31
Mar
09

Book: publication of ‘Jpegs: Photographs by Thomas Ruff’ from Aperture Foundation

March 2009

 

Thomas Ruff. 'jpeg sh01' 2005

 

Thomas Ruff
jpeg sh01
2005
C-print
© Thomas Ruff

 

 

I greatly admire this series of work. It takes a very special artist and a very special person to look at the world – and specifically how the world is represented and presented to us in scrappy, low quality jpgs – and recognise a different perspective, an alternate reality that is staring us in the face, that is confronting us every single day. No body but Ruff did.

Great artists are always ahead of their time, always probing beyond, offering up a mirror to an inchoate, uninformed society. Robert Frank did it with The Americans in the 1950s, and the Americans didn’t like what they were being shown by an outsider, a foreigner. Lee Friedlander did it in the 1970s with his segmented images and reflections, his informality and perspicacity. Now Ruff abstracts an already abstracted and distracted world, a world flooded with meaningless images. He makes giant the landscape, war, eruption, disruption and destruction until when we approach too close… the image dissolves before our eyes. Into nothingness. We retreat in confusion.

He is aware, while so many of us are unaware. He is fully conscious and observant of the processes and effects of contemporary digital photography. And yet. And yet, these fractured images approach the sublime in some mysterious way.

Dr Marcus Bunyan

 

Thomas Ruff. 'jpeg ca02' 2004

 

Thomas Ruff
jpeg ca02
2004
C-print
© Thomas Ruff

 

 

“How much visual information is needed for image recognition? A pretty small quantity of data will go a long way for the brain and the computer, both of which take shortcuts for the sake of speedy comprehension. In the Jpegs series, German photographer Thomas Ruff exploits this imprecision in digital technology, locating online jpegs and enlarging them until the pixels emerge in a chessboard pattern of near abstraction. A closer look at these images reveals that, in addition to the degeneration of the image into a digital grid, the colour and brightness generated by the algorithms of the compression also become visible. Many of Ruff’s works in this series focus on idyllic, seemingly untouched landscapes, or conversely, on scenes of war and nature disturbed by human manipulation – subjects ill suited to disruptive pixelation, and therefore perfect for Ruff’s purposes. Taken together, these images constitute an encyclopaedic compendium of contemporary visual culture that also engages the history of landscape painting. A fittingly deluxe and oversize volume, Jpegs is the first monograph dedicated exclusively to this monumental series.”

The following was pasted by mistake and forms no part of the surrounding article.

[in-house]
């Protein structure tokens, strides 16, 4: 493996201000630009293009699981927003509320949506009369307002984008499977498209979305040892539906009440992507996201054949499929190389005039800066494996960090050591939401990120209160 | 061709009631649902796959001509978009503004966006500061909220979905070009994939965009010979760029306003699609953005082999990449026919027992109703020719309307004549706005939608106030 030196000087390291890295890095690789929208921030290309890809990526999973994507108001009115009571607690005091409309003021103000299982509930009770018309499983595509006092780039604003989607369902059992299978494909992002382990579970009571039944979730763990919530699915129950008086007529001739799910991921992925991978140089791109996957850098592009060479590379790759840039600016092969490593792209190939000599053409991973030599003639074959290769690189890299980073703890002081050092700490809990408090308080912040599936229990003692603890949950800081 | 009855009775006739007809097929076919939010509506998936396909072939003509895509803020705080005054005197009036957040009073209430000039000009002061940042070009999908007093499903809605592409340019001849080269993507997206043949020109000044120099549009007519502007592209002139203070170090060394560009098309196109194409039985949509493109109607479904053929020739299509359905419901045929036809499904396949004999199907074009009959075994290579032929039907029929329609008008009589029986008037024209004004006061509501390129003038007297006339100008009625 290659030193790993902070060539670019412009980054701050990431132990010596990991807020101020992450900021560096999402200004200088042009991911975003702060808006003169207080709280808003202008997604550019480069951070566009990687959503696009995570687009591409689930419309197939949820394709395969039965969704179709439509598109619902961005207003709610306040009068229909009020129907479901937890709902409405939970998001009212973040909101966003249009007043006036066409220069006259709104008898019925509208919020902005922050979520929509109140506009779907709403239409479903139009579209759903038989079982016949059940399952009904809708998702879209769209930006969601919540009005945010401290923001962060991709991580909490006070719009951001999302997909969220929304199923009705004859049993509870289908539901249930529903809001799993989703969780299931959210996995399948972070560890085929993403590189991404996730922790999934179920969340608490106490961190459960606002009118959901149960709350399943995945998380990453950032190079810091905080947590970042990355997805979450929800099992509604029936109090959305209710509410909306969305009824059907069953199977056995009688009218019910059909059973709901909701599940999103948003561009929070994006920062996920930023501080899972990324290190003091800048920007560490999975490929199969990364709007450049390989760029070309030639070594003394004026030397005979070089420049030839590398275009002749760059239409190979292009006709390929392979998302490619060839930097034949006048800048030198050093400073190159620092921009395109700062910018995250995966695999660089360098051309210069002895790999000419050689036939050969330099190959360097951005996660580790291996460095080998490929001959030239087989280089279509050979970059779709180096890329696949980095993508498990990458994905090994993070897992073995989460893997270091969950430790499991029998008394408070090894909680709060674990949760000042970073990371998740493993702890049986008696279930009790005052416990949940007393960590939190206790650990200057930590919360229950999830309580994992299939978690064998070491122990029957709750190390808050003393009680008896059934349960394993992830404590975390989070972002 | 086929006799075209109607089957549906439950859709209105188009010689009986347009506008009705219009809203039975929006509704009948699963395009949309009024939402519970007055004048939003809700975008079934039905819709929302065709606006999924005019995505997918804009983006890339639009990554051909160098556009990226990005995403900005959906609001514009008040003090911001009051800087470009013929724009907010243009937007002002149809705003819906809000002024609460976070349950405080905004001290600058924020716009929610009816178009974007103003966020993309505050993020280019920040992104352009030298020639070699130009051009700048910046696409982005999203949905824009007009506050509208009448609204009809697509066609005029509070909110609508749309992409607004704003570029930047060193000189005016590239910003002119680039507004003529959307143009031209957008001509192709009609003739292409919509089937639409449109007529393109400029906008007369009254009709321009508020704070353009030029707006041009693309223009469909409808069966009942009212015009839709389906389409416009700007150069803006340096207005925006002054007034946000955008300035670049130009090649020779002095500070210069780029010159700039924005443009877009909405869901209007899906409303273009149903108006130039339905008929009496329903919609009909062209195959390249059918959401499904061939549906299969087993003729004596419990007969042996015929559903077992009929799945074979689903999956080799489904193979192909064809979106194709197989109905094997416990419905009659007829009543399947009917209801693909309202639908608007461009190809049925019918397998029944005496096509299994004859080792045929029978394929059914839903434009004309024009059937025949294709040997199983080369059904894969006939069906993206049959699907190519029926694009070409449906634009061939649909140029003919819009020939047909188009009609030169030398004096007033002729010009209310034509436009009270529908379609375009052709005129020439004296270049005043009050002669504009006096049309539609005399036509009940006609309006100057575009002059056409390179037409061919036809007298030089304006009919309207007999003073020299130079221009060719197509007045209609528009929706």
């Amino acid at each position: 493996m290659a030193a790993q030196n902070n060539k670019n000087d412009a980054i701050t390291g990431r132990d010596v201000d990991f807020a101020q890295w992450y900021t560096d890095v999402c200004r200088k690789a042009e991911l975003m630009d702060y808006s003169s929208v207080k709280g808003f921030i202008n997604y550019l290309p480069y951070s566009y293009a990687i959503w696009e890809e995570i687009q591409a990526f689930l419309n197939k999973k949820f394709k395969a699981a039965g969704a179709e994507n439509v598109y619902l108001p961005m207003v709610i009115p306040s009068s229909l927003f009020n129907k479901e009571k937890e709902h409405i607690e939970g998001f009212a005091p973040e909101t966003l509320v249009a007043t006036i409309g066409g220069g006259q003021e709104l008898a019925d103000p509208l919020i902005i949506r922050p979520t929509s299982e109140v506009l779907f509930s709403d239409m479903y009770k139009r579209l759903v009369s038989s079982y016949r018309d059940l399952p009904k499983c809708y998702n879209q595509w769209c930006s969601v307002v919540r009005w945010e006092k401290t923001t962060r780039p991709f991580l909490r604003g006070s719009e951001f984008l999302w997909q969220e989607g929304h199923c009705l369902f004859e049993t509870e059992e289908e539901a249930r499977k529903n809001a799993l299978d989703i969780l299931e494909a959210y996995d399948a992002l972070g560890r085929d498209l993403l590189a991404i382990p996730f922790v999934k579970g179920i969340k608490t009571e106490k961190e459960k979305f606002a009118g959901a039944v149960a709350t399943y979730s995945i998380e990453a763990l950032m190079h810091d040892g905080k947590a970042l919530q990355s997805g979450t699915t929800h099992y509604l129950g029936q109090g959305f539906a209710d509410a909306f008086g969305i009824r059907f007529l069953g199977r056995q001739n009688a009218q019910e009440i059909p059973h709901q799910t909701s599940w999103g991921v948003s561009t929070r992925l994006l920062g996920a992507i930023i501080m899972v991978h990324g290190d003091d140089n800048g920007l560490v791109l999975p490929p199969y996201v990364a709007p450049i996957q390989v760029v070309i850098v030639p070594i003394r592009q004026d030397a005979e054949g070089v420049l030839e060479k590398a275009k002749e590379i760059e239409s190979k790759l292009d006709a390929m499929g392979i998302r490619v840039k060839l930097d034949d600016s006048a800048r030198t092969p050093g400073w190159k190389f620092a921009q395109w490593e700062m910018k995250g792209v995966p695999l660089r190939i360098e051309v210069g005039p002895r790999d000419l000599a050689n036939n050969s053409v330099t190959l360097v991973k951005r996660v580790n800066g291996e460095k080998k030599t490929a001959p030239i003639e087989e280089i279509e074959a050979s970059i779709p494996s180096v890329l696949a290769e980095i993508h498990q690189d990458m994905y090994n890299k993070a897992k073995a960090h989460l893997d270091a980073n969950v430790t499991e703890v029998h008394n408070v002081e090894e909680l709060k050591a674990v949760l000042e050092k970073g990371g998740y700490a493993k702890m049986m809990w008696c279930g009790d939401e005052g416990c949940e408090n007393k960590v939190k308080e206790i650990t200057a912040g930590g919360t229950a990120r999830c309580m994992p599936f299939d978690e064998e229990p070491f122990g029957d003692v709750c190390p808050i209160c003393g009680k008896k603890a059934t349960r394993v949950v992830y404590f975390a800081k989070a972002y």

Text from the Amazon website

 

Thomas Ruff. 'jpeg cdf01' 2004

 

Thomas Ruff
jpeg cdf01
2004
C-print
69 5/8 x 87 ¾ in. (177 x 223 cm.)
© Thomas Ruff

 

Thomas Ruff. 'jpeg bb03' 2007

 

Thomas Ruff
jpeg bb03
2007
C-print
72 7/8 x 98 1/4 in. (185.1 x 249.56 cm)
© Thomas Ruff

 

Thomas Ruff. 'jpeg ny02' 2004

 

Thomas Ruff
jpeg ny02
2004
C-print
© Thomas Ruff

 

 

Thomas Ruff is among the most important international photographers to emerge in the last fifteen years, and one of the most enigmatic and prolific of Bernd and Hilla Becher’s former students, a group that includes Andreas Gursky, Thomas Struth, Candida Höfer, and Axel Hutte. In 2007, Ruff completed his monumental and very timely Jpegs series in which he explores the distribution and reception of images in the digital age. Starting with images he culls primarily from the Web, Ruff enlarges them to a gigantic scale, which exaggerates the pixel patterns, until they become sublime geometric displays of colour. A fittingly deluxe and oversized volume, Jpegs (Aperture, June 2009) is the first monograph dedicated exclusively to the publication of Ruff’s remarkable series.

When viewed up close the images in Jpegs look abstract; as you move away they merge into decipherable photographic images. Like Impressionistic paintings, Ruff’s photographs require the viewer’s active participation and shift in perspective in order to make a complete assessment of the image content. The work ranges from idyllic, seemingly untouched landscapes and popular tourist spots, to scenes of war and nature disturbed by human manipulation. Places and global events that have defined the visual media world of recent decades are represented, including the familiar, almost iconic pictures of atomic bomb tests; 9/11; scenes of warfare in Baghdad, Beirut, and Grozny; the killing fields of Cambodia; and the ravaged Asian coasts after the 2004 tsunami, among others. Taken together, these masterworks create an encyclopaedic compendium of contemporary visual culture that also actively engages the history of landscape painting. Jpegs is a testament to the effects of the digital age on the medium of photography.

Text from Artdaily.org website

 

jpeg-soi01-2005

 

Thomas Ruff
jpeg soi01
2005
C-print
© Thomas Ruff

 

Thomas Ruff. 'jpeg msh01' 2004

 

Thomas Ruff
jpeg msh01
2004
C-print
© Thomas Ruff

 

Thomas Ruff. 'jpeg ny01' 2004

 

Thomas Ruff
jpeg ny01
2004
C-print
276 × 188 cm
© Thomas Ruff

 

 

Book available from the Amazon website

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Dr Marcus Bunyan

Dr Marcus Bunyan is an Australian artist and writer. His art work explores the boundaries of identity and place. He writes Art Blart, a photographic archive and form of cultural memory, which posts mainly photography exhibitions from around the world. He holds a Dr of Philosophy from RMIT University, Melbourne, a Master of Arts (Fine Art Photography) from RMIT University, and a Master of Art Curatorship from the University of Melbourne.

Marcus Bunyan black and white archive: ‘Dogs, chickens, cattle’ 1994-95

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